The famous Pentecostal televangelist and politician Pat Robertson still is sparking headlines at age 81, especially when he recently denounced Stephenie Meyer’s Twilight series as “demonic.” On one of his TV shows, Pat was asked about Twilight and denounced the series as “evil.” Then, he illustrated the problem by describing two friends who were trying to help a woman through an exorcism.
Robertson said …
“They were casting the demon out and, you know, what the demon said: ‘I had permission. I had permission. I had permission.’ And where’d they get the permission? Because she went to a particular movie and it opened the door to demonic power.
“Yes, I think those vampire movies are evil. There are no vampires. The whole thing is demonic. It might give you some kind of a thrill—like wheeee—the spooky supernatural! But it opened the door into the occult. You don’t want to open any doors because you don’t know what kind of a demon is out there who says: ‘You know, you opened the door and you gave me permission.’”
ReadTheSpirit publishes Glitter in the Sun, a Twilight Bible study book for Christian congregations by author Jane Wells.
We asked Jane to respond to Pat …
Why Pat Robertson
is Wrong in Calling
By JANE WELLS
This is my confession of the sin of spiritual snobbery, and the story of how I found freedom from the fear of spiritual contamination.
Perhaps it was two years of Baptist school during my formative early elementary years. Or maybe it’s because of the mandatory three-times-a-week attendance at a conservative church with my parents. It could have been the countless repetition of “Be Careful Little Eyes What You See” during annual Vacation Bible School.
But the truth is: I’ve always been cautious about what I read.
I don’t read Harlequin Romances because I don’t want to fill my head with stories of extramarital sex. I don’t read horror stories because those gory images tend to come back to mind at random and inappropriate moments, like when I’m trying to sleep. And I don’t generally read stories about magic because it seems that reading about the occult gives it validity. And vampires? Vampires tend to fall somewhere in the Venn diagram intersection of all three categories mentioned above.
All this to say: I never intended to read Stephenie Meyer’s Twilight novels. It took some immense peer pressure, a fairly positive review on NPR and concern about what my friends were talking about to change my mind. To my immense surprise when I did read the books, instead of sex, gore and witchcraft, I found God in the pages of the Twilight Saga—not a gateway to demon possession.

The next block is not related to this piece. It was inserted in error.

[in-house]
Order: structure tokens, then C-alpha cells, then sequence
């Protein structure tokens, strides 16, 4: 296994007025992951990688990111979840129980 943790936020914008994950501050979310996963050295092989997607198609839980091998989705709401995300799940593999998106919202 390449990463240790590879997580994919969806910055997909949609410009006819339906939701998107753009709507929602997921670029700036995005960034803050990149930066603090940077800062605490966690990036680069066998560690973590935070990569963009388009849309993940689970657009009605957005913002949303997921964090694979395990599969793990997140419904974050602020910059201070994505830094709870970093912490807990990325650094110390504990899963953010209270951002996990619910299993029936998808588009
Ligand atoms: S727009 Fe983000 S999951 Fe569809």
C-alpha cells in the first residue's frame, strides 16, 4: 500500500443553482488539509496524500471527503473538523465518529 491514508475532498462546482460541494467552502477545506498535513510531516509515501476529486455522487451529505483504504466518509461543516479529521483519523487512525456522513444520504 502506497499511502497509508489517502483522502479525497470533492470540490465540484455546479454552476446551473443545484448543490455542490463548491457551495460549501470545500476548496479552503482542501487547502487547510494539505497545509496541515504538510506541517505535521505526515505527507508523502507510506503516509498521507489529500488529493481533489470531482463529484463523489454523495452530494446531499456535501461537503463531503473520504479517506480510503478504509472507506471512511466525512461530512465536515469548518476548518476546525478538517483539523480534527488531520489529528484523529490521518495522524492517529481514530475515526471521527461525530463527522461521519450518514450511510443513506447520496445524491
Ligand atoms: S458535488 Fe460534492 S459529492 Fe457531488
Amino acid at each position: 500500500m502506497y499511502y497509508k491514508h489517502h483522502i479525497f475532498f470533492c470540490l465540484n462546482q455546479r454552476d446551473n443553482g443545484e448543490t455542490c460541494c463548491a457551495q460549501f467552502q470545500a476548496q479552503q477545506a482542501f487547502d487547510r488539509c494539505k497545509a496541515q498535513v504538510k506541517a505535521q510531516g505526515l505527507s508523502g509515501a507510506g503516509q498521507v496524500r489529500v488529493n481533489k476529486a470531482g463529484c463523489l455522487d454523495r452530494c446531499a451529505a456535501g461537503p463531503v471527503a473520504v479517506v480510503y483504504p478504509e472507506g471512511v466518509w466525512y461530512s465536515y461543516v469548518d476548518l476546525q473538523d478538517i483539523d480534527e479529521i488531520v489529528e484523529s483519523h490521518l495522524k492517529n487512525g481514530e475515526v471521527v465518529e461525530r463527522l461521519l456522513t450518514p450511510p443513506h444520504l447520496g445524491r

Pentecostal bellwether Pat Robertson recently spoke out on just this topic on the Let it Rip portion of his long-running 700 Club television show. He even claimed that he knew about a young woman who had become possessed after seeing an evil movie.
This has not been my experience—nor has it been the experience of countless fans I’ve “talked Twilight” with since writing a book the series. Instead of a spiritual trap, I have found that Twilight is a spiritual opportunity. My original spiritual snobbery was unfounded. Twilight contains stories that parallel God’s unconditional love for us and demonstrate the redemptive power of sacrifice—stories I recognize as true because I benefit daily from God’s unconditional love and sacrifice through Christ.
Right now millions of people around the world, mostly young women, speak a common language. So when I talk about God’s love being eternal, like Edward’s, and unconditional, like Jacob’s, they begin to recognize that the heart hunger stirred up by the books is answered and fulfilled in Jesus. To dismiss the Twilight Phenomenon as pop culture fluff, or more dangerously label it demonic, is a tragic mistake and a rejection of a God-given opportunity to give precious souls hope both now and into eternity.
It was no less than C.S. Lewis, author of the most beloved of all Christian allegories, the Chronicles of Narnia, who was the staunchest defender of imaginative fiction. He said it is in fiction that the deepest truths are revealed. Just so, this seemingly undying passion for all things Twilight is a symptom of an undying hunger born within us all.
As Christians this is our opportunity to introduce a love-starved world to an eternal and unconditionally loving God. I, for one, do not intend to squander this amazing chance to share the grace I already enjoy.
Care to learn more about Jane Wells’ Glitter in the Sun: A Bible Study Searching for Truth in the Twilight Saga? That link takes you to our author interview with Jane—and much more.
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Originally published at readthespirit.com, an online magazine covering religion and cultural diversity.